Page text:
If you’ve had your website for a while there’s one thing that should be fairly obvious to you by now:  websites are never done. They are a living, breathing representation of your business which (hopefully) is also ever changing, growing and improving. It’s important for your small business that you regularly review your website for ways to improve it and make it more useful for those visiting your site, especially if you have outdated information that no longer serves its purpose. One area where you likely have outdated information if you’ve been committed to content marketing for a while is your blog. Should you rewrite old blog posts to attract new readers?  Is it worth the effort and will it bring results?  Let’s take a look.

Why blog in the first place?

There may be a few people reading those who may not even BE blogging so before we look at if you should rewrite old blogs, let’s talk about why you should blog at all. Awhile back, we wrote a blog, “7 Reasons Why Small Business Owners Should Blog”. All seven reasons still ring true today. Here are the 7 reasons:

  • Blogging Helps Your Website’s Search Engine Optimization
  • Blogging Drives Traffic to Your Site
  • Blogging Positions You as a Subject Matter Expert
  • Blogging Helps Your Presence on Social Media
  • Blogging Keeps You Top of Mind to Your Current Clients
  • Blogging Drives More Qualified Traffic to Your Site
  • Blogging Doesn’t Cost Anything But Your Time

If you haven’t starting blogging for your website, please make a commitment that this year is the year you’ll start! We have lots of great ideas on our blog that can help you get started on blogging.

What rewriting old blog posts may accomplish

If you’re dedicated to blogging a few times a week, once a week, or once a month, you know how hard it can sometimes be to come up with fresh, relevant blog post topics that will engage your audience. You might even be diligent about following an editorial calendar for your blog. With all that hard work, wouldn’t you like to get the most traction out of your writing? Here are a few ways you may benefit from rewriting those old blog posts:

Old content brings in a lot of website traffic. HubSpot almost tripled the number of leads they generated on a monthly basis by optimizing old blog posts. Check out this chart below that illustrates the results they saw:


Another reason is that Google likes fresh content.  Google displays dates in the SERPs to show searchers when a piece of content was last updated. So, if you update older blog posts, Google will show the date you last changed a blog post on the results pages rather than the original post date. Talk about breathing new life into an old blog! Much easier than writing a brand-new content piece. Editing old blog posts also prevents them from adding to the bounce rate of your website. How? Since you’ll be adding relevant images, links, and information, readers will be less likely to click away. It will also bring new eyes to old content that may still be relevant, but more recent blog subscribers may not have seen it.

Old content can have a negative impact on your site. If a searcher finds old, outdated information on your site, that could impact your credibility. Sure, posts typically have dates as to when the post was published, but why take that chance when you can easily update the content? Old posts may also have broken links, which is not good for SEO. And let’s face it:  how good were you at blogging one, two or even five years ago compared to today?  Most companies get better with blogging over time; those old blogs may be nothing short of embarrassing at this point. It makes sense to revisit old content.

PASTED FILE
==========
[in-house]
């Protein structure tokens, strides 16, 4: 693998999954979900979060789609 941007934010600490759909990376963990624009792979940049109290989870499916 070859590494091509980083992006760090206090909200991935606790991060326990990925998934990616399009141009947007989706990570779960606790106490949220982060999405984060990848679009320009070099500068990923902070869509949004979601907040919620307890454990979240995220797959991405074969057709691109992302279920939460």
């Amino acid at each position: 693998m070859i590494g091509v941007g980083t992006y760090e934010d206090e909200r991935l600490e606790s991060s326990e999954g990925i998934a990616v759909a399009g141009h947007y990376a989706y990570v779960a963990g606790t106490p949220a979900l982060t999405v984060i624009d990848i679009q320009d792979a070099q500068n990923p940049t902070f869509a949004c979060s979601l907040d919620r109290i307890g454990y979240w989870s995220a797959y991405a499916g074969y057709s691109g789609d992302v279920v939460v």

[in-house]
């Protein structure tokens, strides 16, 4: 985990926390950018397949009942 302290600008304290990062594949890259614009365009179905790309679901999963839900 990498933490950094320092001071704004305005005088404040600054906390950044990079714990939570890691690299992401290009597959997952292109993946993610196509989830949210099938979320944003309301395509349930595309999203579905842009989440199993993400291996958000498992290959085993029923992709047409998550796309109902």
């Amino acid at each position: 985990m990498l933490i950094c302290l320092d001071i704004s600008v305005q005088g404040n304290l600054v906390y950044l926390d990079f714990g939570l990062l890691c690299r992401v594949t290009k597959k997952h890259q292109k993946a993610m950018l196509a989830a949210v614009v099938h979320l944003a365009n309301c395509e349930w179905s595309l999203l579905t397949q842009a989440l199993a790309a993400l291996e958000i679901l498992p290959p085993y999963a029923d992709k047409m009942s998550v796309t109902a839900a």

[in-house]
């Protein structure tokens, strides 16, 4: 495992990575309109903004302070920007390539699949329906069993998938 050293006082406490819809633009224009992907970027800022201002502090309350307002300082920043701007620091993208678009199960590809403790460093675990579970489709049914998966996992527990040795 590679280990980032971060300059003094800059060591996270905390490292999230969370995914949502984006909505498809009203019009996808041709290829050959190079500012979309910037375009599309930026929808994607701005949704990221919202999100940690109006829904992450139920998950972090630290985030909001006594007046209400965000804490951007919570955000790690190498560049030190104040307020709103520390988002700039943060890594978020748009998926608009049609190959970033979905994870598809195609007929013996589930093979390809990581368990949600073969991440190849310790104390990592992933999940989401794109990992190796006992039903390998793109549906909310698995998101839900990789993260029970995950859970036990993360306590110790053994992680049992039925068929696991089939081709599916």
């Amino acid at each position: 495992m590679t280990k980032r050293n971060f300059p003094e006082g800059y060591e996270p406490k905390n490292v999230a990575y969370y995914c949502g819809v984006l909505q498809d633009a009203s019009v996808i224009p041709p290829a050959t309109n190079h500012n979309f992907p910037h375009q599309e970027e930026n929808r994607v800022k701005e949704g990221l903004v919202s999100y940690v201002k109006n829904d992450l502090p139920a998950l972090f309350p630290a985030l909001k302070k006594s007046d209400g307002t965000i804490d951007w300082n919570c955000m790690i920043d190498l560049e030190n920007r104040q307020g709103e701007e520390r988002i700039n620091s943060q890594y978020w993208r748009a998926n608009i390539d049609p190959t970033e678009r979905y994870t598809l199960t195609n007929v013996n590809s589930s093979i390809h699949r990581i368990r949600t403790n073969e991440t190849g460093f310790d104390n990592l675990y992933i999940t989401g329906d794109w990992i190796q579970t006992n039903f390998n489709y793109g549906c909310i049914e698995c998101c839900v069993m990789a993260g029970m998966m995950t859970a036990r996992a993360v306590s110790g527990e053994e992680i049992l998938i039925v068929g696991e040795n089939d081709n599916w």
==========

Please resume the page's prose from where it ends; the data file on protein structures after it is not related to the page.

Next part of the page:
How to easily update old blog posts

Create a system to go back and revisit all old blog posts. Start by inventorying your content. Moz provides great tips on how to do a content audit. You can make it as easy or as in-depth as you’d like, but basically, understand what content you already have, look at how well each piece performed (Google Analytics is great for this), review from a technical/SEO perspective (links, etc.) and then look for outdated content that needs to be refreshed. That might include adding updated images or updating recommendations that are aligned with current industry standards. This inventory will also tell you what topics you may have saturated, and which topics could use more attention.

Put it in a spreadsheet to track or use any number of content inventory tools out there. We found a very handy content inventory spreadsheet by Maadmob. Slowly work your way through until you have a good idea of what you have, what is awesome just the way it is, and what can be updated. While it may sound like a lot of work, again, rewriting old blog posts is easier than creating a new one, and can’t we all use a little more free time in our day?

You should rewrite old blog posts as part of your overall content marketing strategy. If you need help creating an inventory and plan, reach out to a small business marketing professional who understands the process and can help you get the most out of your efforts. You’ll be surprised what kind of results you can get from your old blog posts!

Patty Hughes
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